By: G. Walker Douglas, Guest Contributor May 15, 2014
Editor’s Note: The Campbell Law Observer has partnered with Judge Paul C. Ridgeway, Resident Superior Court Judge of the 10th Judicial District, to provide students from his Law and Public Policy seminar the opportunity to have their research papers published with the CLO. The following article is one of many guest contributions from Campbell Law students to be published over the summer.
Gamblers legally waged $3.45 billion in Nevada’s sports books in 2012, resulting in a gross revenue of $170 million. It is estimated that $80 million to $90 million is wagered each year during the NCAA basketball tournament. These numbers may seem large, but Nevada’s legal sports gambling represents less than one percent of all sports betting around the country. The National Gambling Impact Study Commission (NGISC) estimates that illegal sports bets amount to as much as $380 billion annually. The FBI estimates that more than $2.5 billion is illegally bet each year on March Madness alone.
The Professional and Amateur Sports Protection Act (PASPA) bans gambling on sports in the majority of states, but because of the struggling economy, states such as Delaware and New Jersey are working to legalize it with the goal of generating revenue. States are now weighing the benefits of collecting taxable revenue from sports gambling and possible job creation against the disapproval of professional sports leagues.
The purpose of PAPSA was to stop the spread of state-sponsored sports gambling and to maintain the integrity of our national pastime.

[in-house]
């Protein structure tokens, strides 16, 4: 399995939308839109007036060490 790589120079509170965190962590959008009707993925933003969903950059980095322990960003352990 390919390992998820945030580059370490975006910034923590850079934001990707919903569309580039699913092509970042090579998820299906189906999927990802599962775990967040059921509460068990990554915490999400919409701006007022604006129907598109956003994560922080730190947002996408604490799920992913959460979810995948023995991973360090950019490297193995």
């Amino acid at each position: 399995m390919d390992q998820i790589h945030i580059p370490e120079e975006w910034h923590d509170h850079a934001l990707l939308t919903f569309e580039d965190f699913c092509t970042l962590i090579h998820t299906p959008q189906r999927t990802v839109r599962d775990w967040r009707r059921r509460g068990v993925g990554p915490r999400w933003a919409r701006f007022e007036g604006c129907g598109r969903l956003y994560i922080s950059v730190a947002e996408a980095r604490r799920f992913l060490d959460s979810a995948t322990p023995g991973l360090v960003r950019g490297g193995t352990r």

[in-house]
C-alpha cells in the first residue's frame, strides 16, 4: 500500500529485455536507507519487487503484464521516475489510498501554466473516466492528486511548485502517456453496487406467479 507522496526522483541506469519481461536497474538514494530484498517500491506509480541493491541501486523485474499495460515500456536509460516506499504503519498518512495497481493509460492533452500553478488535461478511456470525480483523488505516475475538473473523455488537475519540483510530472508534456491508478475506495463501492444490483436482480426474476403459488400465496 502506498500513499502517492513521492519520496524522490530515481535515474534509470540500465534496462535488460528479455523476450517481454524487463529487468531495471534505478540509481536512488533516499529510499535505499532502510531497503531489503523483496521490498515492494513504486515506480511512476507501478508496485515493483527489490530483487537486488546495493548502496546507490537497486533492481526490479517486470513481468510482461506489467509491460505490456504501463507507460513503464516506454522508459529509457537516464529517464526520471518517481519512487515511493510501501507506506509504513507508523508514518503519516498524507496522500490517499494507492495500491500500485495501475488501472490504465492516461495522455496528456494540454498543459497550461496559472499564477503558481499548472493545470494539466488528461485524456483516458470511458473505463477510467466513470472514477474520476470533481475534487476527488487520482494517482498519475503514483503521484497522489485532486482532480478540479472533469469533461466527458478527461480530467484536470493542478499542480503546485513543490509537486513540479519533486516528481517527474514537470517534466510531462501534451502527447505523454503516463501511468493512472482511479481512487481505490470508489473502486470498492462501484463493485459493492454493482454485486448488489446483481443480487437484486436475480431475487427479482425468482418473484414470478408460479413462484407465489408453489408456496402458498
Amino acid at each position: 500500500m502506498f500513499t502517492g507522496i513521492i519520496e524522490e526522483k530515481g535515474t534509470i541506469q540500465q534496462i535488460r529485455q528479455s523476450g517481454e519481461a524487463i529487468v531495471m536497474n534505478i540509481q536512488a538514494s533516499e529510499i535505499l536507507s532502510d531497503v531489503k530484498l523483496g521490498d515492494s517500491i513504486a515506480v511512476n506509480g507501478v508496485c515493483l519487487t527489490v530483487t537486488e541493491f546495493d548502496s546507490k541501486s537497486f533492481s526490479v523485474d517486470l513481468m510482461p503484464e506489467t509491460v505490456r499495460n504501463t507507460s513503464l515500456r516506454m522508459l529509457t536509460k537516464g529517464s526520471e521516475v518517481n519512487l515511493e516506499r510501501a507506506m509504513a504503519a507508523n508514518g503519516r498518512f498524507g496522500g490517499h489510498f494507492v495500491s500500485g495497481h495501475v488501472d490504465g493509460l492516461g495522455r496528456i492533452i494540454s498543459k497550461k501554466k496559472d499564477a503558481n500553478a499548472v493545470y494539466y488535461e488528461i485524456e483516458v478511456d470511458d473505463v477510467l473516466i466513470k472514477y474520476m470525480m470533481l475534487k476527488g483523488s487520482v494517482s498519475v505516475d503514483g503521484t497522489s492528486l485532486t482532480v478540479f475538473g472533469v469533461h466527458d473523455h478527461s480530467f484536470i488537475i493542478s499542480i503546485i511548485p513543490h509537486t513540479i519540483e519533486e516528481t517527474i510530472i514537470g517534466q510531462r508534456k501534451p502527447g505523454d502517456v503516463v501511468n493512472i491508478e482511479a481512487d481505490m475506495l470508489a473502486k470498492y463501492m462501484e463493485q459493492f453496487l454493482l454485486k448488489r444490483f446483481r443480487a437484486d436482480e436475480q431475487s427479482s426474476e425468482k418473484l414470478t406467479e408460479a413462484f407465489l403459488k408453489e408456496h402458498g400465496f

In the early 1990’s the economy struggled and states were looking for means to generate revenue. 1 At least 13 states contemplated legalizing state-sponsored sports betting at that time. Congress faced significant pressure from both the professional sports leagues and the NCAA to pass legislation that would outlaw state-sponsored sports gambling, and as a result, Congress enacted PASPA. (PDF)
The purpose of PAPSA was to stop the spread of state-sponsored sports gambling and to maintain the integrity of our national pastime. The Act does not apply to any state that allowed or operated sports betting between 1976 and 1990. Nevada, Montana, Oregon, and Delaware fall under this exception, but today only Nevada, Montana and Delaware have legal sports betting. PASPA also gave states that operated casino gambling for the previous 10-year period the right to pass a law legalizing sports gambling within that state. This exception was aimed at New Jersey and the casinos in Atlantic City, but the state legislature failed to pass the necessary legislation before the window expired on January 1, 1994.
Delaware introduced a sports lottery game in 1976 in which players could bet on the winners of certain NFL games. The NFL subsequently filed suit arguing that its “forced association with gambling” constituted an “unlawful interference with its property rights.” The U.S. District Court for the District of Delaware held that certain games within the Delaware sports lottery were permissible as long as the game materials included a statement making it clear to players that the game is not associated with or authorized by the NFL. Despite being authorized to offer certain forms of sports gambling, Delaware discontinued its sports lottery after just one year of its existence.